With World War II over, Alan Turing was called to duty by the National Physical Lab (NPL). Situated in London, the NPL wanted to partner with Alan Turing to design a computer. Their collaboration led to the successful design of the electronic digital computer, the ACE (“automatic computing engine”). The ACE was the first of its kind. According to Turing’s initial plan of design, the ACE would have been more powerful in-memory than the pilot one he built with the NPL engineers in 1950. The NPL engineers were pessimistic about the feasibility of Turing’s proposed design.
The NPL team were a bit slow for Turing’s liking. Consequently, a Manchester University team beat the NPL to make the first stored-program computer. He joined the Manchester University team and became the director of the computer development program. His theoretical proposal about the “Universal Turing Machine” was about to translate into a real product. Turing was tasked with designing the input and output systems for the computer. In 1951, he developed a program manual for the first digital computer (“the Ferranti Mark I”).
Alan Turing’s Work on Artificial Intelligence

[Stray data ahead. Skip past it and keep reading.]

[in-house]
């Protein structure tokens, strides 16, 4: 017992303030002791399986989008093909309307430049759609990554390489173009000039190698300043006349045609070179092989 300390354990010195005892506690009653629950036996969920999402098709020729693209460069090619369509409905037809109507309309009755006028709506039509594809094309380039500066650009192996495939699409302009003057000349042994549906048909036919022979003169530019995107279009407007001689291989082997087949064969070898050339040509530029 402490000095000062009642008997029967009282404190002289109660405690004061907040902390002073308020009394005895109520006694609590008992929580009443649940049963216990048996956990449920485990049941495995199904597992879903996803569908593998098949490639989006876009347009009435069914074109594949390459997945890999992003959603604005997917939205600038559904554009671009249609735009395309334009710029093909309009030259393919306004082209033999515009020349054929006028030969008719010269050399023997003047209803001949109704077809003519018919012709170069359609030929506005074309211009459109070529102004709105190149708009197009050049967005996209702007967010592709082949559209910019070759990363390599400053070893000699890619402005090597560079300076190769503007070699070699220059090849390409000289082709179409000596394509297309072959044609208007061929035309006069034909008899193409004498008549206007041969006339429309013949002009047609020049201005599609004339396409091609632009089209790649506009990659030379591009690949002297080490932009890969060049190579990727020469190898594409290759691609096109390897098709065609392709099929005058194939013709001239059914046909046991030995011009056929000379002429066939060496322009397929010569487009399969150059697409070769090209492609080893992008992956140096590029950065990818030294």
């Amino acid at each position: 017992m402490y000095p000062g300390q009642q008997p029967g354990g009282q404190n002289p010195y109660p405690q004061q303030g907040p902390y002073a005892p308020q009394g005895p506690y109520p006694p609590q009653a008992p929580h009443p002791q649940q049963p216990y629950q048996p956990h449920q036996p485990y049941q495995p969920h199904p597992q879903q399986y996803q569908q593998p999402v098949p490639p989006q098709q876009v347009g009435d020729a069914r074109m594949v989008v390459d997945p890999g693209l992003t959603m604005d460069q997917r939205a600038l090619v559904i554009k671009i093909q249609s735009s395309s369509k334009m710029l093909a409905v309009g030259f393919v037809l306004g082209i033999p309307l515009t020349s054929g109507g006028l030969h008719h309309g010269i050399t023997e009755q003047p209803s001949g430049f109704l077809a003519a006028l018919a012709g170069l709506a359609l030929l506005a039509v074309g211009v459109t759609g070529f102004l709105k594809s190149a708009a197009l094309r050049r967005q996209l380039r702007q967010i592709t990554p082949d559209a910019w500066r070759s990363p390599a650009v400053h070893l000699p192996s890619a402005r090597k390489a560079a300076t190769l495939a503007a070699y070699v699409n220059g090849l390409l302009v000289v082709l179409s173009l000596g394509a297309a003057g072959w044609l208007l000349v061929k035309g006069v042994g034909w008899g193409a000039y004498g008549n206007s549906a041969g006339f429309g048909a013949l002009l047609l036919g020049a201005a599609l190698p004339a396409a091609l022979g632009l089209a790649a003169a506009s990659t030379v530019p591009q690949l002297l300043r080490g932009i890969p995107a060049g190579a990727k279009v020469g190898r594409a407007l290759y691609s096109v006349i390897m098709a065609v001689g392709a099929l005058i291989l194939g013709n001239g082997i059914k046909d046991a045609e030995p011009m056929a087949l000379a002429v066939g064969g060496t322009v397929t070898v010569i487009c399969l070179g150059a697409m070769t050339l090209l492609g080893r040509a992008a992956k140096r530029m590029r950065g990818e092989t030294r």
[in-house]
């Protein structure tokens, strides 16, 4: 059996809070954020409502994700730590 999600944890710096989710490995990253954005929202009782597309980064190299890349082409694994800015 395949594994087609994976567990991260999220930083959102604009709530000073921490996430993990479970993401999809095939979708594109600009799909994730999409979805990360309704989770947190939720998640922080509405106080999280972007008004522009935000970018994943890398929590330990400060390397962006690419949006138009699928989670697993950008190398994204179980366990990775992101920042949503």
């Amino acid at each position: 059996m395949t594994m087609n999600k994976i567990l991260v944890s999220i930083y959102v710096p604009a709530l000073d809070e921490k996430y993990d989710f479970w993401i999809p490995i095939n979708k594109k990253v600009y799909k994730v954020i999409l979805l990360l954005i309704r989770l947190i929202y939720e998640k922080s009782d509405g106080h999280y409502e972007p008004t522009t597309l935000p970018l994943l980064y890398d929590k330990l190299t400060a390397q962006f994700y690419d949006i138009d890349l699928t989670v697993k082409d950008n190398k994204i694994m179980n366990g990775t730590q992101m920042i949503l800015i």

Alan Turning was part of the pioneers of artificial intelligence. He advocated the incorporation of human-level intelligence into machines. Turing propounded that the human brain is comparable to a digital machine; citing the cortex as an example of a brain part that is disorganized at birth but gets more organized with time. Alan Turing also proposed the “Turing Test” to serve as a tool for checking the thinking capacity of artificial computers. This has now become a key concept in artificial intelligence.
Mathematical Solutions – Entscheidungsproblem
Mathematicians at the time sought answers for an effective problem-solving technique that would determine a math which was provable within certain systems; this was the Entscheidungsproblem. Turing and his collaborator’s (Church) work showed that such mathematical systems could not exist. Their breakthrough helped to overturn age-old mathematical beliefs in the “decision method”. Turing conceptualized his Universal Turing Machine while he pieced together the math of the Entscheidungs problem.
Homosexual Conviction and Death
Alan Turing had a sexual orientation which wasn’t legal in the U.K during his time. In 1952, he was convicted of engaging in a homosexual affair with a young man. Charged for an indecent act, Turing was asked to choose between imprisonment and medical treatment to kill his libido. He chose the latter and it rendered him impotent for the rest of his life; a wicked treatment of a gay genius. Now regarded as an outcast, Turing lost his code-breaking job at the government institute.
Two years later (in 1954), at the age of 41, he allegedly committed suicide by cyanide poisoning. Facts are still not clear whether his act was intentional or accidental. The unfair treatment of a hero such as Turing was met with growing disapproval. In 2009, this forced top U.K leaders, including Queen Elizabeth II to officially render an apology while nullifying his conviction.
Turing left behind uncompleted biological papers about the chemical structure of living things.